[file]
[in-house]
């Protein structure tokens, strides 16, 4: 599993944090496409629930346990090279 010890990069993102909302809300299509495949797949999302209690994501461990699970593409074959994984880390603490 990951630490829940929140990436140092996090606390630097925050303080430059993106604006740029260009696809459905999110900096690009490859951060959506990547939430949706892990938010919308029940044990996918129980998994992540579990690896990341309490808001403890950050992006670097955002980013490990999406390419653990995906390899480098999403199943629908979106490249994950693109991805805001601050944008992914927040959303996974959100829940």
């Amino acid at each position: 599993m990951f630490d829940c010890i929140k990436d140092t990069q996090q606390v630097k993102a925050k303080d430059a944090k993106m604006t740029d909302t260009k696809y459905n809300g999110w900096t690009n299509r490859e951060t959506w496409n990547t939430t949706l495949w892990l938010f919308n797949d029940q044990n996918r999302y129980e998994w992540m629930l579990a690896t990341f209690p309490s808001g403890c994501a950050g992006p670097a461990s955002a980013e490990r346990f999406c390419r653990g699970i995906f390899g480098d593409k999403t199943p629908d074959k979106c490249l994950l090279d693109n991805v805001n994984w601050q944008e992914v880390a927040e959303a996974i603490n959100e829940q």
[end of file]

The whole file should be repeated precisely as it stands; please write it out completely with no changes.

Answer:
[in-house]
């Protein structure tokens, strides 16, 4: 599993944090496409629930346990090279 010890990069993102909302809300299509495949797949999302209690994501461990699970593409074959994984880390603490 990951630490829940929140990436140092996090606390630097925050303080430059993106604006740029260009696809459905999110900096690009490859951060959506990547939430949706892990938010919308029940044990996918129980998994992540579990690896990341309490808001403890950050992006670097955002980013490990999406390419653990995906390899480098999403199943629908979106490249994950693109991805805001601050944008992914927040959303996974959100829940």
């Amino acid at each position: 599993m990951f630490d829940c010890i929140k990436d140092t990069q996090q606390v630097k993102a925050k303080d430059a944090k993106m604006t740029d909302t260009k696809y459905n809300g999110w900096t690009n299509r490859e951060t959506w496409n990547t939430t949706l495949w892990l938010f919308n797949d029940q044990n996918r999302y129980e998994w992540m629930l579990a690896t990341f209690p309490s808001g403890c994501a950050g992006p670097a461990s955002a980013e490990r346990f999406c390419r653990g699970i995906f390899g480098d593409k999403t199943p629908d074959k979106c490249l994950l090279d693109n991805v805001n994984w601050q944008e992914v880390a927040e959303a996974i603490n959100e829940q």